Birder's Guide

AUG 2013

Birder's Guide is the American Birding Association's newest publication. Each issue focuses on a key subject, providing tips from experienced birders on a wide variety of topics like Travel, Listing & Taxonomy, Gear, and Conservation & Community.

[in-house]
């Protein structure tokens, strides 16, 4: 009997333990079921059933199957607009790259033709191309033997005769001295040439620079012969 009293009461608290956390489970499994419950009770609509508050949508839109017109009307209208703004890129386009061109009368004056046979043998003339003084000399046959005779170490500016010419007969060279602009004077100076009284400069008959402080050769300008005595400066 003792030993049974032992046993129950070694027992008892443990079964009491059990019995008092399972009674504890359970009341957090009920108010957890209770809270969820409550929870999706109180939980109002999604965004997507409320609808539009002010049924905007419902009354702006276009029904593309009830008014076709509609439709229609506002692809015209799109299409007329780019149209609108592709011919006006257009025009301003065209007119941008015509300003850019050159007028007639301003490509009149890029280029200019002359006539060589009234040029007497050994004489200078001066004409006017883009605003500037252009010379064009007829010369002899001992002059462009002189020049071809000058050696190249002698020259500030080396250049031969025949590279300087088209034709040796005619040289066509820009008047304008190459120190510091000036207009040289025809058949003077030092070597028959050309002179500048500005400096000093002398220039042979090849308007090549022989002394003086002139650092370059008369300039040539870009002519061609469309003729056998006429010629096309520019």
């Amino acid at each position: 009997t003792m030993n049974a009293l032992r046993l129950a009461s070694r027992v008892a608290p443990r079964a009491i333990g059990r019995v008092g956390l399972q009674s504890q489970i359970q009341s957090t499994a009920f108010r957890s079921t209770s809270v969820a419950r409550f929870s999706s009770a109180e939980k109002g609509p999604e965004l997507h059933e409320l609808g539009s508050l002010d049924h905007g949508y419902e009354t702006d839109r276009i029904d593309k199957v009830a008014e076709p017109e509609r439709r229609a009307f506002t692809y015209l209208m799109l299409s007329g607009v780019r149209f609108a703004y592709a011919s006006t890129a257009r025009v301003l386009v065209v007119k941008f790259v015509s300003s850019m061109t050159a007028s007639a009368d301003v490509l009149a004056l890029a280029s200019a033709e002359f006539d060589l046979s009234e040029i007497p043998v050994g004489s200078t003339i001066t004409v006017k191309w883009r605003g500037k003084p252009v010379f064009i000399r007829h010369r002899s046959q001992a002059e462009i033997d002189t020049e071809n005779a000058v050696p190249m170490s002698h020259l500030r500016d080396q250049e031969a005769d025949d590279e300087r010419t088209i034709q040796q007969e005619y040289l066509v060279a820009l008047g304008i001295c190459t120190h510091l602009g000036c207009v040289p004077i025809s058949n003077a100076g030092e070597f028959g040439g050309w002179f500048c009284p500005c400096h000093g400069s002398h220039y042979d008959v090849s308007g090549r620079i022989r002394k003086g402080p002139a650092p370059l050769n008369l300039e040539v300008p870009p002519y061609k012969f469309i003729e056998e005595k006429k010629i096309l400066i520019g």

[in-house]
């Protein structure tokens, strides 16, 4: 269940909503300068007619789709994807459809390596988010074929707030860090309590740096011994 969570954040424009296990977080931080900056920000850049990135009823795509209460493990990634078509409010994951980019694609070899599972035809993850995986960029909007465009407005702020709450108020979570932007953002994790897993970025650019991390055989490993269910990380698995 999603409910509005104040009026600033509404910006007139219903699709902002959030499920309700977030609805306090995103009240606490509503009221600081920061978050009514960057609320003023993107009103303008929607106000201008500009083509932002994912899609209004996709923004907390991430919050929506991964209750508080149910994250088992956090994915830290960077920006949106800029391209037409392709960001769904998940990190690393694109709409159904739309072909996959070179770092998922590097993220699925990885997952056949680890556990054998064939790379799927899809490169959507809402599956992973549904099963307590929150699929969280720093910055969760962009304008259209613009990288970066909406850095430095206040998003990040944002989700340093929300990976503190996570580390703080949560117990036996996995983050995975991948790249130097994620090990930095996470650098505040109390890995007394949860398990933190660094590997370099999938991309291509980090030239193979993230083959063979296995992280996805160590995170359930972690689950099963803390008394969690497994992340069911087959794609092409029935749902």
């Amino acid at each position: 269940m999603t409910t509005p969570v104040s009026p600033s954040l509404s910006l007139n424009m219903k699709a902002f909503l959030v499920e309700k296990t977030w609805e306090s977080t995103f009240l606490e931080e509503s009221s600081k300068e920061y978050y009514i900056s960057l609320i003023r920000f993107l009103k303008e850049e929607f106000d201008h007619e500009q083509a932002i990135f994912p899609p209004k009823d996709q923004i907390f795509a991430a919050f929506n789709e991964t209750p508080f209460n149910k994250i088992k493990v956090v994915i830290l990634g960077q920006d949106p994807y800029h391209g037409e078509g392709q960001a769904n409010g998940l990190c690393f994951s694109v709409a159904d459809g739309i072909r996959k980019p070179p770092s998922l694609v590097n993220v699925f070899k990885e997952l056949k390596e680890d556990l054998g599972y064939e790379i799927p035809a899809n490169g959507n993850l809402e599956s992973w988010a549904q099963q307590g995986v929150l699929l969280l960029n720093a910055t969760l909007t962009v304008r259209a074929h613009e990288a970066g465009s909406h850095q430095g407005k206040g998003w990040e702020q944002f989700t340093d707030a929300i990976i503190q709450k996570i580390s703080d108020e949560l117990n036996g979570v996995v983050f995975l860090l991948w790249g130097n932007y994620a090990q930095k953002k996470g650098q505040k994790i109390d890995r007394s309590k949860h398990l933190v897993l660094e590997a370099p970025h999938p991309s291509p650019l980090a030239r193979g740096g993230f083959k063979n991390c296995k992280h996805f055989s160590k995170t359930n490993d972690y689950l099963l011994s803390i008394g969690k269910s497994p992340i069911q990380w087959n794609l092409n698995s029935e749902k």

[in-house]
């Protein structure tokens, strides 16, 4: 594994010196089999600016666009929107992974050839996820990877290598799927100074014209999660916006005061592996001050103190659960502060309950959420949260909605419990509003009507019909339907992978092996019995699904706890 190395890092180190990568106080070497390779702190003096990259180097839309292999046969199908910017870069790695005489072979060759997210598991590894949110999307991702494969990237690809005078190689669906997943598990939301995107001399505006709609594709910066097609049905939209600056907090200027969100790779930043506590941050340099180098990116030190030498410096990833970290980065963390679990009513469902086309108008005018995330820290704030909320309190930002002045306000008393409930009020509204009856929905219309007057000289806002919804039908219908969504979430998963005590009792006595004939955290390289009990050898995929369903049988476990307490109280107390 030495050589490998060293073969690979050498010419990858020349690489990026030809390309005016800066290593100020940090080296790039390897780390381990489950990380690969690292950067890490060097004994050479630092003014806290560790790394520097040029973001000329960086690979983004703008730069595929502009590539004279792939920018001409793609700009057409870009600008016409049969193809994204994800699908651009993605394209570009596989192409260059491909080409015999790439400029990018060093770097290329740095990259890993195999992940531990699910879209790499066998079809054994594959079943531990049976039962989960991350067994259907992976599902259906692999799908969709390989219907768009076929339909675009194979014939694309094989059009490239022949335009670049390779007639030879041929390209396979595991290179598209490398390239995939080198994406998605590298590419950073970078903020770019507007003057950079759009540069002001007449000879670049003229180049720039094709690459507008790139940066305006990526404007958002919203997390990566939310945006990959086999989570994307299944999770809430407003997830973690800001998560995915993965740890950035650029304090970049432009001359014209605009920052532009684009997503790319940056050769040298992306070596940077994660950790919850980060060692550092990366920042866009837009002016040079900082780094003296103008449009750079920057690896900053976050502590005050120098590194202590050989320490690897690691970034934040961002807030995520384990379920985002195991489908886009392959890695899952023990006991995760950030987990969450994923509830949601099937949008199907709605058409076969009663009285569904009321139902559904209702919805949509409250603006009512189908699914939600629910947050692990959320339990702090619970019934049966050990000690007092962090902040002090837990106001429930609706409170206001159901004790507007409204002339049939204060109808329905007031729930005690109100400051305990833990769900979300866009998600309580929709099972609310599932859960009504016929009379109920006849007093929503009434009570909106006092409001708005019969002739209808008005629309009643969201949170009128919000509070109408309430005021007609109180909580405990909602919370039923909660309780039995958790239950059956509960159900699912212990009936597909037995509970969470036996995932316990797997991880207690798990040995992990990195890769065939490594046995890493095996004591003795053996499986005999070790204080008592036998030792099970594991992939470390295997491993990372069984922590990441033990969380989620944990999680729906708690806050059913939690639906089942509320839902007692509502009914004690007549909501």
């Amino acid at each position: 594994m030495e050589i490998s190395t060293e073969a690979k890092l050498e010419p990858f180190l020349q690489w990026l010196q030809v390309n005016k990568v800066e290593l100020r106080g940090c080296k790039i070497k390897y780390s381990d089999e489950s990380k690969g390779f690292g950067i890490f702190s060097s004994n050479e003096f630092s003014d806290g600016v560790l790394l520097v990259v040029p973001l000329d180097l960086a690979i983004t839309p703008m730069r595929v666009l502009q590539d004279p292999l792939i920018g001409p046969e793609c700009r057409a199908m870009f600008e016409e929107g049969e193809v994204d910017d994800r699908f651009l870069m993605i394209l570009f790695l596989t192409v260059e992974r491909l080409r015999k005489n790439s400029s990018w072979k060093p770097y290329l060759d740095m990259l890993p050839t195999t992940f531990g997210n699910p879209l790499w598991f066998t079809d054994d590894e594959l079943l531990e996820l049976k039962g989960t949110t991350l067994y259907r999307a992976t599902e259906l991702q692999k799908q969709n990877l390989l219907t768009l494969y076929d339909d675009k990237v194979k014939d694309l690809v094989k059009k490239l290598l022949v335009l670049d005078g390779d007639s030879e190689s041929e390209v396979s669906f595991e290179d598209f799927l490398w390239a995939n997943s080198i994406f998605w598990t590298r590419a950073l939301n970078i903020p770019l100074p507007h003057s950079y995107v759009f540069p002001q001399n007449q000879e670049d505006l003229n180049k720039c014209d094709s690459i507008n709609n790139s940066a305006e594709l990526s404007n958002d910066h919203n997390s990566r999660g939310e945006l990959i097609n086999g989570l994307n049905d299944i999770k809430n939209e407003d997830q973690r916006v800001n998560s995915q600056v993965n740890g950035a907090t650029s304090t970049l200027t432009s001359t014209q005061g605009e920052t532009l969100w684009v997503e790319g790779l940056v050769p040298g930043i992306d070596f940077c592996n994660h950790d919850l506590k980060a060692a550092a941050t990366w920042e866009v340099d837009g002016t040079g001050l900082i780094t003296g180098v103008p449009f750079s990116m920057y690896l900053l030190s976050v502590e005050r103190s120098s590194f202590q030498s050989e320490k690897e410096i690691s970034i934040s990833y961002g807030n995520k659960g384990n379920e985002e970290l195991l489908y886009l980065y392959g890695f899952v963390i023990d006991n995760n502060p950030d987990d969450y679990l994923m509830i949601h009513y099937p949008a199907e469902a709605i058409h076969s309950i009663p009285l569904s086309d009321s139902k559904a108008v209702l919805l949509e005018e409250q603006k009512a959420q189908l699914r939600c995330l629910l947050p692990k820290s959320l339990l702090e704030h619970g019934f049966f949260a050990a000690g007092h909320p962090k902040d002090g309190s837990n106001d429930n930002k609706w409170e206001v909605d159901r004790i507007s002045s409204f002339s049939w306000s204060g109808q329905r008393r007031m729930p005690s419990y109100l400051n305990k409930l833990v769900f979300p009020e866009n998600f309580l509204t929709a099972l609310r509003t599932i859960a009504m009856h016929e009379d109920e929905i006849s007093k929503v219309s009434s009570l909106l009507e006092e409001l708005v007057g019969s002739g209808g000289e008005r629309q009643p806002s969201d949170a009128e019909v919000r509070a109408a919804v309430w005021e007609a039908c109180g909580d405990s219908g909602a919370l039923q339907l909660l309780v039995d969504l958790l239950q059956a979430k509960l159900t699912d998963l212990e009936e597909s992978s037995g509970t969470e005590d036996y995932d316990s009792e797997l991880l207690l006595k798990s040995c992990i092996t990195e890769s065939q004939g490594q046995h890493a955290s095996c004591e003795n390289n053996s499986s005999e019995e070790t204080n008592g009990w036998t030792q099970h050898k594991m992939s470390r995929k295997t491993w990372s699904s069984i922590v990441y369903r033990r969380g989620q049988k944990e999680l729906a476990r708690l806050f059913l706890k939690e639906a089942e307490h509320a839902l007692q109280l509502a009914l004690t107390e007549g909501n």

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from Mexico. Birding picks up in fall with the arrival of rails and migrating shorebirds. These felds collectively represent the most reliable place in the state to see Yellow Rail in late autumn. The rice farms in south Louisiana often are cut for a second crop in late October and early November. Knowledgeable birders will look for a combine (a harvesting machine) working a feld near a road and then focus their gaze on the rice stalks just in front of the reaper. Virginia Rail and Sora will often fush as the machine bears down upon them. With a little luck and a modicum of patience, one will be rewarded with the sight of a Yellow Rail as it begrudgingly fies away from the combine to a less hazardous locale. Winter birding here is outstanding. Least and Western sandpipers and Longbilled Dowitchers are common, interspersed with a few Stilt Sandpipers. Geese (including Ross's) and dabbling ducks abound. Every so often, a Golden Eagle or a Ferruginous Hawk will be spotted. These felds are the winter haunt of Shorteared Owls, best observed in early evening as they begin their dusk patrols in search of rodents. In late winter both yellowlegs species are around in fair numbers, as are Black-necked Stilts. Look for Horned Lark in the drier felds, along with Lapland Longspur. The dry, grassy areas between the felds may contain a Grasshopper or Le Conte's sparrow. Lincoln's Sparrow is present in the hedgerows, and Harris's Sparrow has been found here. Look for Sprague's Pipits, always present in small numbers, in shortgrass areas such as roadside shoulders and grazed pastures. Springtime, however, is the pride of the rice country. Great focks of Greater and Lesser yellowlegs, Semipalmated, Western, Least, and Stilt sandpipers, Dunlin, and Long-billed Dowitcher are commonplace. In lesser numbers, but present, are Semipalmated Plover, Whimbrel, Hudsonian Godwit, Ruddy Turnstone, White-rumped, Baird's, and Buff-breasted Climax hardwood forest with palmetto understory at Bayou Cocodrie. Photo © Richard Gibbons. sandpipers, Wilson's Snipe, and Wilson's Phalarope. Before birding the rice country, be sure you have ample gas, a Louisiana roadmap, and your spotting scope. As in many other parts of the state, road shoulders are at a premium. Park as far off the highway as possible and set up your scope, where practical, in front of your vehicle. Lake Martin– Cypress Island Preserve f To get to Lake Martin from the intersection of I-49 and I-10 in Lafayette, drive 6.2 mi. east on I-10 to Breaux Bridge (LA-328, Exit 109). Turn right (south) onto LA-328 and drive 1.7 mi. Turn right onto East Bridge St. for 0.2 mi. and then left onto LA-31 (Main St.). Drive south 2.7 mi. to Lake Martin Rd. and take a right. It is 1.8 mi. to the northeast side of the lake. The Nature Conservancy has undertaken the management of a portion of these varied habitats. While the lake has its points of interest at any season, the rookeries in spring are nothing short of incredible! It is one of those rare phenomena that really must be seen to be fully appreciated. Even the non-birding local folk, as well as casual tourists, line the roadsides in April. The cypress limbs bend with the weight of birds. The sight of thousands of herons and egrets of every description attending upon their nests is staggering. Hundreds of Anhingas, ibises, and Roseate Spoonbills add to the drama. The occasional Neotropic Cormorant will be spotted. Lake Martin is of interest beyond the rookeries. Wood Thrush, Northern Parula, and Prothonotary, Yellow-throated, and Hooded warblers can be heard singing during the breeding season, while a plethora of songbirds use the area as a stopover in migration. House and Winter wrens, Golden-crowned and Ruby-crowned kinglets, Orange-crowned Warbler, and a host of other species overwinter. Henslow's Sparrow winters alongside Bachman's Sparrow in the grassy understory of Louisiana's pine savannahs. Photo © Erik I. Johnson. August 2013 | Birder's Guide to Travel 17

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